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The Use of Sign Language to Help  Autistic Children Communicate

Also see: Autism and ASL


The Use of Sign Language to Help  Autistic Children Communicate

By Lindsay Peterson
November 25, 2008

 Autism is a developmental disability that begins in early childhood and persists throughout adulthood affecting three crucial areas of development: verbal and nonverbal communication, social interaction, and creative or imaginative play. Other characteristics may include repetitive and ritualistic behaviors, hand flapping, spinning or running in circles, excessive fears, self-injury such as head banging or biting, aggression, insensitivity to pain, temper tantrums, and sleeping and eating disturbances Carr & Kologinsky, 1983). Many of these issues stem from the child's inability to communicate their wants and/or needs.

      Communication deficits include autistic people's difficulty using spoken language and gestures, inability to initiate and sustain appropriate conversation and use of inappropriate, repetitive language. Autistic children have great difficulty understanding spoken words. They have trouble understanding that words relate to objects and activities. Abstract words are extremely challenging because they are not linked to something tangible that can be inspected and pointed to. Without concrete visual connections to objects or activities, words are nearly impossible for them to understand (Ticani, 2004).

      There has been extensive research done exploring different ways to teach Autistic children to communicate. Some of the methods tested have been verbal communication, Applied Behavioral Analysis, individual speech sessions, PECS systems and sign language. Sign language has been identified as one of the best ways to strengthen speech and language development of an autistic child. According to research the use of sign language increases the chance of children learning the spoken language (Thompson, McKerchar &Dancho 2004). Therefore, using sign language with pre-school aged autistic children may help enable them to stimulate and strengthen their communication. In addition it also provides children with and alternative mode of communication. Instead of crying and or whining the child now has another means to communicate what they want therefore extinguishing that negative behavior Teaching sign language to the child would provide him/her with a way of expressing his/her needs in a manner which is more socially accepted and easily understood. Due to this the child would experience less frustration (Ticani 2004).

       It is easy for parents or caregivers to learn sign language and utilize it while interacting with an autistic child. There are many resources available to help parents learn sign language and to be able to teach it to their children. It is found that autistic children are able to learn signing successfully. Some reasons for this are that signs can be physically guided unlike speech; signs can be frozen in time in order for the child to process it. When teaching sign language, one can repeat a sing numerous times and physically prompt the student until the child has success on his or her own. This repetition is likely to help the child commit the signs to memory.  (Thompson, Contnoir-Bichelman, McKercharm Tate & Dancho, 2007).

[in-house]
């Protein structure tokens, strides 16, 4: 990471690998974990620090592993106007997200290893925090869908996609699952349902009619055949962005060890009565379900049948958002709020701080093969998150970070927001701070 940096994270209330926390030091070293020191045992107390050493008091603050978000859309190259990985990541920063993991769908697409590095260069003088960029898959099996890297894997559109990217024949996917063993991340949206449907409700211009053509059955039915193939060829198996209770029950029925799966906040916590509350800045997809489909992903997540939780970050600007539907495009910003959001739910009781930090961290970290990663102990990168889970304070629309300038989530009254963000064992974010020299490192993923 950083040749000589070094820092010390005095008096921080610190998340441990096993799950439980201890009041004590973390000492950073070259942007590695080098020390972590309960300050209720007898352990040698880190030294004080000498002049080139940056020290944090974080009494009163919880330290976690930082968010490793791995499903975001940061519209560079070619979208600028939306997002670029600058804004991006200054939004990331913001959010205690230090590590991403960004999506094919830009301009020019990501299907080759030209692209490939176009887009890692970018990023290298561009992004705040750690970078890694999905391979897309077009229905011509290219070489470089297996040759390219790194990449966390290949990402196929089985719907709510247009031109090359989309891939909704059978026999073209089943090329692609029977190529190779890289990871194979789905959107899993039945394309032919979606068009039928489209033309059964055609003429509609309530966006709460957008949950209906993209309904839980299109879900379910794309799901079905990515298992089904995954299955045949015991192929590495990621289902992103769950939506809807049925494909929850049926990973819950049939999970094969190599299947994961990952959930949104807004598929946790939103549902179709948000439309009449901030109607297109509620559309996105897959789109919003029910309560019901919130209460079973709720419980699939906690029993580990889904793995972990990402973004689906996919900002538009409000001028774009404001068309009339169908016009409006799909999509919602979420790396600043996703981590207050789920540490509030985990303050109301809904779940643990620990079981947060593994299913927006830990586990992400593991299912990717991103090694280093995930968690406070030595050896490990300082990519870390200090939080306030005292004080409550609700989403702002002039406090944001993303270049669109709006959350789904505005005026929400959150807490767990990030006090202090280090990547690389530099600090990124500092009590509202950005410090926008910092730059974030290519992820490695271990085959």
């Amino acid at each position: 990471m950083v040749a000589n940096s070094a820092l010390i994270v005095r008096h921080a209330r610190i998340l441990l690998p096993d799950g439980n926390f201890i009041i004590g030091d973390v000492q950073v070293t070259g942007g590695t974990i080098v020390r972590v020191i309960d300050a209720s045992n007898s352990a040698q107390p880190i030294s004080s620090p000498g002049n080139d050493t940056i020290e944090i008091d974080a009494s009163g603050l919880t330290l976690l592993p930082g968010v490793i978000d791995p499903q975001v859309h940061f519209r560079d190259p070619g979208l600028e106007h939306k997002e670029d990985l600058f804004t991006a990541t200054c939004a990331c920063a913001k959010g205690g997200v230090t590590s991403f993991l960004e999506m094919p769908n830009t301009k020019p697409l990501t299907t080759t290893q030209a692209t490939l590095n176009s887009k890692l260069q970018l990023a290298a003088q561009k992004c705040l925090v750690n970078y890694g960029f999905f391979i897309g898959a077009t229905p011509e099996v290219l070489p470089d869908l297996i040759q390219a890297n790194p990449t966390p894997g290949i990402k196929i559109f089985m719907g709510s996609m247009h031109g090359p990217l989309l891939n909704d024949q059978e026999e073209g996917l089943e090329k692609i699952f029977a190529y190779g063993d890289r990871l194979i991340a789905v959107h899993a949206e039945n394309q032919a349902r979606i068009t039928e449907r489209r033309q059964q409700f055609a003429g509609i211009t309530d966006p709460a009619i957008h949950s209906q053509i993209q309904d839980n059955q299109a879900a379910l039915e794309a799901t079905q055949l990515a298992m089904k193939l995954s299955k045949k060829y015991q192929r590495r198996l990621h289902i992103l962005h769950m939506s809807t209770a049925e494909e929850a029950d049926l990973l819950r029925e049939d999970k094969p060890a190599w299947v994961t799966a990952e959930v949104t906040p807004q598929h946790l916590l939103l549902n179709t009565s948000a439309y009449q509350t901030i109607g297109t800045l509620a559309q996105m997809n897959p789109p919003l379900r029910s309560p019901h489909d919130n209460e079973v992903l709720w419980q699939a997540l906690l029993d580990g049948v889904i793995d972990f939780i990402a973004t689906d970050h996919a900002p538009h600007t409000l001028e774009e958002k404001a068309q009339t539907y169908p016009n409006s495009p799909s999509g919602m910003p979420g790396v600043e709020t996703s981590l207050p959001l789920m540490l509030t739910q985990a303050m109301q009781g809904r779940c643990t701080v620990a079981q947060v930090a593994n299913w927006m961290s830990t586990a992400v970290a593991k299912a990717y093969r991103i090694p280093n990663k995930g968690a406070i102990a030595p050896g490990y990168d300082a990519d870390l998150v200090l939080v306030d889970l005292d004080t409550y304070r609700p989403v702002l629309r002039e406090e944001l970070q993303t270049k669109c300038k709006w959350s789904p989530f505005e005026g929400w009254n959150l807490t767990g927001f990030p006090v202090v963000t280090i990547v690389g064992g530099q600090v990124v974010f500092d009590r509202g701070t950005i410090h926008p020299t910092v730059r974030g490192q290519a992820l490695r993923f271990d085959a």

Along with enhancing and stimulating speech in autistic children, sign language is also being taught for them to use as their primary means of communication. Many autistic children never develop the ability to communicate verbally. Some never utter a single word. By teaching them sign language you are giving them a means of communication and a sense of independence. For any individual with autism communication is their greatest difficulty. Providing them with the ability to communicate with people in the environment is vital to their independence.

Sign language is becoming more popular within the autism community. More research is still needed in this area. More people should be aware of the benefits of sign language in order to help children with autism communicate more effectively and to help alleviate some of the stress in their everyday life.


1.         Carr, E & Kologinsky, E. (1983). Acquisition of Sign Language by Autistic Children II: Spontaneity and Generalization Effects. Journal of Applied Behavioral Analysis, 16, 296-314.

2.         Ticani, M (Jan 2004). Comparing the Picture Exchange Communication System and Sign Language Training for Children with Autism. Focus on Autism and Other Developmental Disabilities, 19, 152-163.

3.         Thompson, R. H., McKerchar, P. M., & Dancho, K. A. (2004). The Effects of Delayed Physical Prompts and Reinforcement on Infant Sign Language Acquisition. The Journal of Applied Behavioral Analysis, 37, 379-383.

4.         Thompson. R. H, Contnoir-Bichelman, N.M, McKerchar, P.M, Tate, T.L & Dancho, K.A., (2007). Enhancing Early Communication Through Infant Sign Training. The Journal of Applied Behavioral Analysis, 40, 15-23.


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